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The Romantic Manifesto

An Anthology

Series:

Larry H. Peer

The vexed question of what the Romantics themselves said about Romanticism has been approached in a number of different ways, but their major public declarations have never been gathered together. Indeed, with the exception of a few of these (such as Stendhal's Racine et Shakespeare), this body of evidence has been unavailable to the English-speaking audience. Many of these manifestos are translated here for the first time: the remaining are newly translated for this collection. Taken together, they show Romanticism as a coherent and unified movement appearing in pulses throughout Eastern and Western Europe in the early nineteenth century, with a continual spiritual kinship to Schlegelian origins.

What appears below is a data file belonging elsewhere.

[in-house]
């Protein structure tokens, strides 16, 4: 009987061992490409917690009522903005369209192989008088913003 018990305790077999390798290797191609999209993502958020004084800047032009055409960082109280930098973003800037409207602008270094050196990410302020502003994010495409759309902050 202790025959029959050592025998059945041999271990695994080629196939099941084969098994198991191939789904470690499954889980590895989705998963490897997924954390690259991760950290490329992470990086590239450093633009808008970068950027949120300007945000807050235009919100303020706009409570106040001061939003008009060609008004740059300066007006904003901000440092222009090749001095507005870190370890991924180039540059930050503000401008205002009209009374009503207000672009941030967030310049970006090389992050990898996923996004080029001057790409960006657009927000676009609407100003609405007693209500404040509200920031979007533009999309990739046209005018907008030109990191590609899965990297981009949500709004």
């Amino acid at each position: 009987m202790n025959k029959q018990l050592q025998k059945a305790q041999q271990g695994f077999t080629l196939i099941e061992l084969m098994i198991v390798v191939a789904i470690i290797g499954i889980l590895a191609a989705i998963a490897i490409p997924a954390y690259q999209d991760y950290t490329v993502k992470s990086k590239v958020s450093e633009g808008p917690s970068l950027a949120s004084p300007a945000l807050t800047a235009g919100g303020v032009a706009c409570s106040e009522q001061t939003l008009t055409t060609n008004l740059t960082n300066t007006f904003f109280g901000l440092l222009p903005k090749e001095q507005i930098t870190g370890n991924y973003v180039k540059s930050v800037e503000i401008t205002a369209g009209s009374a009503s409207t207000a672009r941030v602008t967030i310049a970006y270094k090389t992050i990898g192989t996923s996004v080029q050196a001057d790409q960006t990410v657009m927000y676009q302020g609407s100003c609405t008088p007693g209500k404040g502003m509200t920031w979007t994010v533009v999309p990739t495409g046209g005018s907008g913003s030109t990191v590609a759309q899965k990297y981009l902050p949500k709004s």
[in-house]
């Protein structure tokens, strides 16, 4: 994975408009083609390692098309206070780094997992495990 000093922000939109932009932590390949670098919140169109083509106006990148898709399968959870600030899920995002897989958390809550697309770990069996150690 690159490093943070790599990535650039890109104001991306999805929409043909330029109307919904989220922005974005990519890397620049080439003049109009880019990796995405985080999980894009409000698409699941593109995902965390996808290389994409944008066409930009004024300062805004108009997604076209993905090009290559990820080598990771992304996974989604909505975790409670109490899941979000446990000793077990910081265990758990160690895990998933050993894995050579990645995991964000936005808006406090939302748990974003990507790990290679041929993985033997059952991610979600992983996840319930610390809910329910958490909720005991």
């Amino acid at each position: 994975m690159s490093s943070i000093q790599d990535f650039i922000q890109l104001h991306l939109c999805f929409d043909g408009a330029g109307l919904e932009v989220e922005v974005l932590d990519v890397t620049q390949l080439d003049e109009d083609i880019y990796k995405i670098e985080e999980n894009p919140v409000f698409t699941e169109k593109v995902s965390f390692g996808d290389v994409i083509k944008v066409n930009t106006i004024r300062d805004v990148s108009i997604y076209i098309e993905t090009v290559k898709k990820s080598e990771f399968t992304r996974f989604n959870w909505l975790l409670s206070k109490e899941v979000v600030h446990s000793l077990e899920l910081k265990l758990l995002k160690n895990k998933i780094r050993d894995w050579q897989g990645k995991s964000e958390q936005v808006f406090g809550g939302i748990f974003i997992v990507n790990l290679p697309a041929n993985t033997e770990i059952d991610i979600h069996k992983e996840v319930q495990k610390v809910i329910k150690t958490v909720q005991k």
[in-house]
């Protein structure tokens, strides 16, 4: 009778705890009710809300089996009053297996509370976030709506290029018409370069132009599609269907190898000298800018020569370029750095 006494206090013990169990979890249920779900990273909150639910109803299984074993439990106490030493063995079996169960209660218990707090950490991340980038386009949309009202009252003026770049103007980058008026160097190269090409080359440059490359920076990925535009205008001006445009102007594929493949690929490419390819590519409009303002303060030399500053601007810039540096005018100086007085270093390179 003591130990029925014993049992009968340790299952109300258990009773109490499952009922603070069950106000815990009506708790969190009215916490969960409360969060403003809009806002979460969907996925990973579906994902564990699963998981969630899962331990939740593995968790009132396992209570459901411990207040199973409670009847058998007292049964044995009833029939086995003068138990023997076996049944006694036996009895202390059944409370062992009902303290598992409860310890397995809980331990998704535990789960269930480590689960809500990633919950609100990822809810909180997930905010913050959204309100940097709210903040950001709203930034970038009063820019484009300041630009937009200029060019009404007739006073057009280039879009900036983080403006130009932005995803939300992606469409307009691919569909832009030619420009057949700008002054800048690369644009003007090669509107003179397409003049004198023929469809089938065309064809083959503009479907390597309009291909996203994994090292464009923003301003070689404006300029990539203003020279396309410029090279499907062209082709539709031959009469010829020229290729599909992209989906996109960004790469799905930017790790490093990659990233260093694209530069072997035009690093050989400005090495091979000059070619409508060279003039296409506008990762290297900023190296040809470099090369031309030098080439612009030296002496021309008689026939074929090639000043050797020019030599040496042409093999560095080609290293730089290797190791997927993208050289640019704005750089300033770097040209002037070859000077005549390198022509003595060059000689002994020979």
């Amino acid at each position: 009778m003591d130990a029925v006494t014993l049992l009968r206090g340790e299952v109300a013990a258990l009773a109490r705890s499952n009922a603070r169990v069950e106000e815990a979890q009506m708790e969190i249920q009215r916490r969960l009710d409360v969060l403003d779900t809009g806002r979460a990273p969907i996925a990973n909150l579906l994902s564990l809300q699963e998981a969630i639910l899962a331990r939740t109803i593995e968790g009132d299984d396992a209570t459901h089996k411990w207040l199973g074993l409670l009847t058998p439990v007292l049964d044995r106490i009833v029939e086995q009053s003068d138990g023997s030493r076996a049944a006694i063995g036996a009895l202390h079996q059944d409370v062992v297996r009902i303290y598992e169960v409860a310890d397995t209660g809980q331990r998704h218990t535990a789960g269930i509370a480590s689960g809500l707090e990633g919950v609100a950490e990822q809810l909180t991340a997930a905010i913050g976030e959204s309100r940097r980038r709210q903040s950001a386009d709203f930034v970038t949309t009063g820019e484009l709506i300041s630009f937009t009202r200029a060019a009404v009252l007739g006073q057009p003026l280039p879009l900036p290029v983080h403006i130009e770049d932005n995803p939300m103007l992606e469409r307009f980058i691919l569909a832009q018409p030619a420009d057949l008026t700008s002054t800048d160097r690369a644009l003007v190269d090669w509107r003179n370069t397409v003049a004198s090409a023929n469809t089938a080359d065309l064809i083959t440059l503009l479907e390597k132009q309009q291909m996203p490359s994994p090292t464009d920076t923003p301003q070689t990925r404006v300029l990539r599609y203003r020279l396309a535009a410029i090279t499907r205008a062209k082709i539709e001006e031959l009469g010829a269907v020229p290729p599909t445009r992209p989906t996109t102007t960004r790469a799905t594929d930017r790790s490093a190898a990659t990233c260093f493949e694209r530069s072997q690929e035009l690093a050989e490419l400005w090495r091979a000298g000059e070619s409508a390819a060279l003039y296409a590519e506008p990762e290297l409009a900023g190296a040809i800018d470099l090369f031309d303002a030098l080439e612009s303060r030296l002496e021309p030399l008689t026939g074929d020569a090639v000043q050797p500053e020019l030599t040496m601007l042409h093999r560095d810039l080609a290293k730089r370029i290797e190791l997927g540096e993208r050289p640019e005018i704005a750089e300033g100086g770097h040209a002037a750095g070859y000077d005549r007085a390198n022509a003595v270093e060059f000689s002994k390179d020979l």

Contents: A collection of Romantic manifestos newly translated into English, introduced by an essay on the manifesto as a genre.